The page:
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Washington school threatens to fire football coach if he prays silently to himself in public or even kneels to honor God

Religious persecution

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(NaturalNews) In football jargon, there is the term "hail Mary." Generally it is a term used to describe a last-second, deep pass by a quarterback to one or more of his receivers who race to the end zone and hope against hope they can come down with a touchdown catch amid a sea of defenders and win the game.

It happens – but it's rare. When it does, some teams have even referred to such plays as miracles.

If you're picking up on the Biblical references, good for you, because this story is full of both – football and Biblical references.

As reported by Fox News and others in recent days, a Washington State high school football coach was suspended by the school district's administrators because he dared to exercise his First Amendment religious freedom by praying where some people could see him (as in he was doing it publicly).

Mind you, the coach, Joe Kennedy, from Bremerton High School, wasn't requiring his players to join him. In fact, he wasn't asking anyone to join him. This was all him, acting alone and of his own (constitutional) accord.

Or so he thought. School officials – egged on by a minority of parents who somehow feel they have a First Amendment right to complain but feel put upon when someone else deigns to exercise a different right outlined in the same amendment – decided they needed to punish him for his heinous "act."

Prayer is a no-no, but minors smoking dope is okay?

"Any further violations will be grounds for discipline, up to and including discharge from District employment," Superintendent Aaron Leavell wrote in an Oct. 23 letter.

"I was really shocked," Coach Joe told Fox News' Todd Starnes. "I went out of my way to accommodate them. All I wanted to do was pray -- and now I can't even pray at all."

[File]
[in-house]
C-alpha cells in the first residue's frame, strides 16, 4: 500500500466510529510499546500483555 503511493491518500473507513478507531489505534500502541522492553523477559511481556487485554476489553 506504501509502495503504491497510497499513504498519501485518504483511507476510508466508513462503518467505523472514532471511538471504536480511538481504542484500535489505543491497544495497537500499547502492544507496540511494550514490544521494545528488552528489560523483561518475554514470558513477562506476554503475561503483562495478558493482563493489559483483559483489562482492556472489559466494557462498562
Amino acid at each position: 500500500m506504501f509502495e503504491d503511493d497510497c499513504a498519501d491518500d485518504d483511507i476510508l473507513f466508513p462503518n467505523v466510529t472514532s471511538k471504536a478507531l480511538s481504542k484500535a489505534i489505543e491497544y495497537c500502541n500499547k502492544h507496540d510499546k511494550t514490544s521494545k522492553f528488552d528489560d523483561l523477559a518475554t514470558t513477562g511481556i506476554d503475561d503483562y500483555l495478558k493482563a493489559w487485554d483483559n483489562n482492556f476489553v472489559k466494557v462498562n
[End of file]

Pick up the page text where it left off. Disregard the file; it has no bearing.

For a number of years, this former Marine combat vet would walk by himself along the 50-yard-line and offer a thanksgiving prayer and blessing after games. He says he drew inspiration for his post-game prayers from Facing the Giants, a popular faith-based film.

Over the years, Starnes notes, the players and coaches from both teams often joined him, but again, on their own choice. He never forced anyone or even asked anyone to join in.

But on Sept. 27, Leavell – spurred on by who knows who – fired off a letter to the coach demanding he cease and desist... engaging in his First Amendment rights.

"Your talks with students may not include religious expression, including prayer," he wrote. "They must remain entirely secular in nature, so as to avoid alienation of any team member."

In a more recent letter, Leavell said the district would make sure Coach Joe had a place to pray – but it had to be in private and "not observable to students or the public."

"For example, a private location within the school building, athletic facility or press box could be made available to you for brief religious exercise before and after games," Superintendent Leavell wrote.

So, just to note, the coach cannot bow his head, take a knee or look to be doing anything that might be construed, by someone, to be "religious" in nature (what if Coach Joe was a Muslim?).

"They've already violated his civil rights"

"While on duty for the District as an assistant coach, you may not engage in demonstrative religious activity, readily observable to (of not intended to be observed by) students and the attending public," the superintendent said.

That means he can't even bow his head behind football field bleachers, where kids from the school are lighting joints and smoking dope (which remains against federal law, by the way).

Coach Joe isn't taking this one lightly. The Liberty Institute, the country's largest law firm specializing in religious persecution cases, has begun prepping for legal action against the school district, accusing them of religious discrimination.

"They've already punished Coach Joe by denying his request for religious accommodation," attorney Hiram Sasser said. "Under Title VII of the Civil Rights Act, they've already violated his civil rights."






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